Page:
Sometimes, I walk around very aware of this gaping emptiness in me.  The size of the hole changes at times, though I haven't yet figured out the variable that makes it more lonely versus more tolerable.  I'm not sure what, if anything, could really fill it.  Perhaps it has a leak, and as all the things of the world pour into it, they just as quickly run back out into puddles at my feet.

A vessel finds its worth in its emptiness.  Its purpose as an empty space is to be filled, to hold on something precious.  Regardless of the beauty of the bowl, the cup, the vial, regardless of its composition, it is first and foremost an empty space, something without composition at all, defined only by its boundaries.

This leaves me with a conundrum.  If I ever find that which could fill my void, do I become complete?  Or do I simply lose my usefulness in this world?


A Good Day.

I've been feeling pretty apathetic the past few days.  Nothing was a cause for joy or sorrow, just the robotic predictability of life moving forward.  Today, however, was spent in a near-constant state of happiness.  It was full of smiles and laughter, a patience that didn't waiver and simple pleasures.

I put a nature documentary on Netflix for the kids as I cleaned the living room this morning.  My daughter was enthralled with "Microcosmos," a film showcasing the beauty and diversity of the arthropod world.  She sat in front of it yelling to me to look at the lady bug, or the bee, or the caterpillar, asking what a butterfly was doing or why the spider was wrapping the grasshopper in silk.  Our shared interest made me smile, and I sat with her to talk about ants and aphids.

We spent time together in the rocking chair.  My son drifted into a nap as my daughter and I sang "Row, Row, Row Your Boat", replacing the lyrics with various animal sounds and words we made up.  Then we went imaginary fishing.  We would bait our hooks, toss them into the sea and wait.  Evelyn would look at me with anticipation before shouting, "I got a bite!" and we'd reel in our fishes.  We'd talk about what our fishes looked like, and then I'd ask her what we do with them now.  "We eat it," she said with a smile as she gobbled up her purple, blue, white and green fish.  Her Papa would be proud.

Then we went to play outside.  There was a storm last night, and it managed to leak through the lid of the sand box.  The water was roughly three or four inches above the sand, and the sudden appearance of a beach in our backyard was deeply engrossing.  My son stomped his feet and burst into hysterical laughter at the water splashed up in his face before he'd plop down on his little butt and grab handfuls of wet sand.  Every time he made a major movement, he would look to me with this scrunched up smile, and then stomp some more.

As they were playing in their watery oasis, I sat in a lounge chair.  I watched the clouds move, I pet my dog as she laid in the grass next to me, I read a book.  I smiled as my children got filthy in a glorified puddle without caring one bit about the sand stuck to their clothes.  A dark cloud started moving fast across the sky, and we hustled inside minutes before a brief but intense rain began to fall.

They sat in the bathtub with a silence just long enough to listen to the rain hit the window as I rinsed sand from their faces.  I spiked August's hair into a temporary mohawk, and Evelyn told me a story about an imaginary time when she wore her hair like that and went camping.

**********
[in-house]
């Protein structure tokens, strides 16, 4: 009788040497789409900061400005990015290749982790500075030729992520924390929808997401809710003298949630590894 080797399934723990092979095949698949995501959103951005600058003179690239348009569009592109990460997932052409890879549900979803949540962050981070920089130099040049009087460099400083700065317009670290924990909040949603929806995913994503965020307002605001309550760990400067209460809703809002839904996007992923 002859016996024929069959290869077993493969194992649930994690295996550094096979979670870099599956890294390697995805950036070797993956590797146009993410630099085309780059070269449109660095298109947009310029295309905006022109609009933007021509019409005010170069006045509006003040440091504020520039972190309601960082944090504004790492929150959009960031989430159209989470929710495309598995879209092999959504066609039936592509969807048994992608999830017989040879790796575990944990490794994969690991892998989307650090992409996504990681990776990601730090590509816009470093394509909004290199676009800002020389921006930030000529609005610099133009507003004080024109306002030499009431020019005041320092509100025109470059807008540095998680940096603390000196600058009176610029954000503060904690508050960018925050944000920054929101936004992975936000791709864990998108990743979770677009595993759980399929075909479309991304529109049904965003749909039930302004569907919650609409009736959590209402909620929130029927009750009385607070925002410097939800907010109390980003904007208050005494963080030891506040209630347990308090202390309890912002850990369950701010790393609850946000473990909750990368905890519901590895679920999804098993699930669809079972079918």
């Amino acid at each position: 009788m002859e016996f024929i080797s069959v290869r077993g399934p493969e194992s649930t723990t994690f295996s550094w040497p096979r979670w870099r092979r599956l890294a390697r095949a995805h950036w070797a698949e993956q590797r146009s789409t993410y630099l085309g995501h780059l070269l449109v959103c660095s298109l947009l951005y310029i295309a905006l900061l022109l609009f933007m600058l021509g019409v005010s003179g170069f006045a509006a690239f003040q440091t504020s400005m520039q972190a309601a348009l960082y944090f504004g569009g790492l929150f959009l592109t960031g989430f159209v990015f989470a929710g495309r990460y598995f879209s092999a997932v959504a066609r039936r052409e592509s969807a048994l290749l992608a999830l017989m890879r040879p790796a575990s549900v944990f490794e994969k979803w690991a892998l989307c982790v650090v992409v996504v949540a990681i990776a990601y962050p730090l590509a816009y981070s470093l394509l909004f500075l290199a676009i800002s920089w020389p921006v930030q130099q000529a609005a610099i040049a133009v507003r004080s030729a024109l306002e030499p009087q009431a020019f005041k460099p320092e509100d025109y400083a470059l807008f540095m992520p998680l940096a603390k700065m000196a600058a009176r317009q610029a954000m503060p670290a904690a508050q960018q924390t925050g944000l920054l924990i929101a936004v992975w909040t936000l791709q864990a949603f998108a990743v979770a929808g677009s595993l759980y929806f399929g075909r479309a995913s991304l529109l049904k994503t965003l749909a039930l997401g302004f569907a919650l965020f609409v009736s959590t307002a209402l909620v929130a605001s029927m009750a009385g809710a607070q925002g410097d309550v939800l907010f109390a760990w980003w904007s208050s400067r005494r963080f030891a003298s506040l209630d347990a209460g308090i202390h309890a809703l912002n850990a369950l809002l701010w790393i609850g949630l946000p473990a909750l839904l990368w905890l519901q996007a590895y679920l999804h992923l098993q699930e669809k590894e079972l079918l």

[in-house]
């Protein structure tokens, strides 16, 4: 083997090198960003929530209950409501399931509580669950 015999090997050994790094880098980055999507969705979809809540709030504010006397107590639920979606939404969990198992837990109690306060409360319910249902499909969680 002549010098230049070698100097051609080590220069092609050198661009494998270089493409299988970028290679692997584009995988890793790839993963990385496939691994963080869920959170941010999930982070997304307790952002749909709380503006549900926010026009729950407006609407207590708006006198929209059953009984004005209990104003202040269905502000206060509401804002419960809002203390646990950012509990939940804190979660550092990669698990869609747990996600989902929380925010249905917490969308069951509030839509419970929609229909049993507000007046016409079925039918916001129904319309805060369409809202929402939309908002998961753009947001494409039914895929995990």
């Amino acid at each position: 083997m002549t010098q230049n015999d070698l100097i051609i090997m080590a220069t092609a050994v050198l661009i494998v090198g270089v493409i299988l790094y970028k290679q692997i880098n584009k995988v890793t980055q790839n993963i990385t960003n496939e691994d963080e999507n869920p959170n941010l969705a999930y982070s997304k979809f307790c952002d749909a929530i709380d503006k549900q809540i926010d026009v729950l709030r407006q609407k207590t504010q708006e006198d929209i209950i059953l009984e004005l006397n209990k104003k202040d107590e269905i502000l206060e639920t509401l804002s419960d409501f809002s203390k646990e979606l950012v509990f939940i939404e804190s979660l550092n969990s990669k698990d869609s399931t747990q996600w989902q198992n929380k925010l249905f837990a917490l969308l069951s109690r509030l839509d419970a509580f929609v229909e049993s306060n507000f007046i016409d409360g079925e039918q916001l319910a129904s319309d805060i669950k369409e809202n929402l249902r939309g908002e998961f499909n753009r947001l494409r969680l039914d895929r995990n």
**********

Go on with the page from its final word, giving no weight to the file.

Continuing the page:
After dinner, we went outside.  Evelyn worked on her pedaling skills as she sat atop her tricycle.  Gus was content to be pushed in his Cozy Coupe and repeat "Beep beep!" as I ran up and down the sidewalk, our dog joyfully running along with us.

"Mom, wait!  I saw something!"  Evelyn said as she hopped off her tricycle.  On the sidewalk was a worm twisting its body around, lost.  We moved it into the tree lawn, and, content with the worms safety, she hopped back on top of her tricycle and tried again.

Bedtime wasn't easy, but it never is.  It wouldn't be a night in our house without my son sitting on my lap and singing his ABCs with me instead of sleeping.  In the dark of his bedroom, we laughed heartily together as he poked my nose and said his letters in his own special way.  A, B, She, D, E, Ep, G, Aysh.

I'm now laying in bed with a fan blowing on my face, listening to the crickets filling the night with their beautiful song.  It's been a good day.



The curtains slowly bellowed with the sigh of an oncoming storm, filling the air with the clean scent of anticipated rain.  Each time the heavy fabric moved, a blue panel of light would fall onto the floor and everything in the room would take on a silver hue.  The breeze would subside, the curtain would fall back into place as sure as if it never moved, and the light would give way to darkness once more.  Besides the gentle humming of the fan and the distant rumblings of thunder, everything was silent.

Each night, I lay in my daughter's bed.  It is our ritual; I serve as some kind of comforting ferryman as she crosses the river from excitement to slumber.  As she fades into sleep, I stare at the ceiling.  I smell the breeze, watch the light move with the curtains.  Though I will remain awake for hours, I am already dreaming.

I don't have many people in my life that truly care about me.  It is a sad truth that most of my relationships are nothing but hallucinations, some vivid imagination that I superimpose over the most innocent words and actions of others.  I imagine I'm much more important to people than I truly am, and sometimes the border between this colorful fantasy and my otherwise monochromatic reality gets blurred.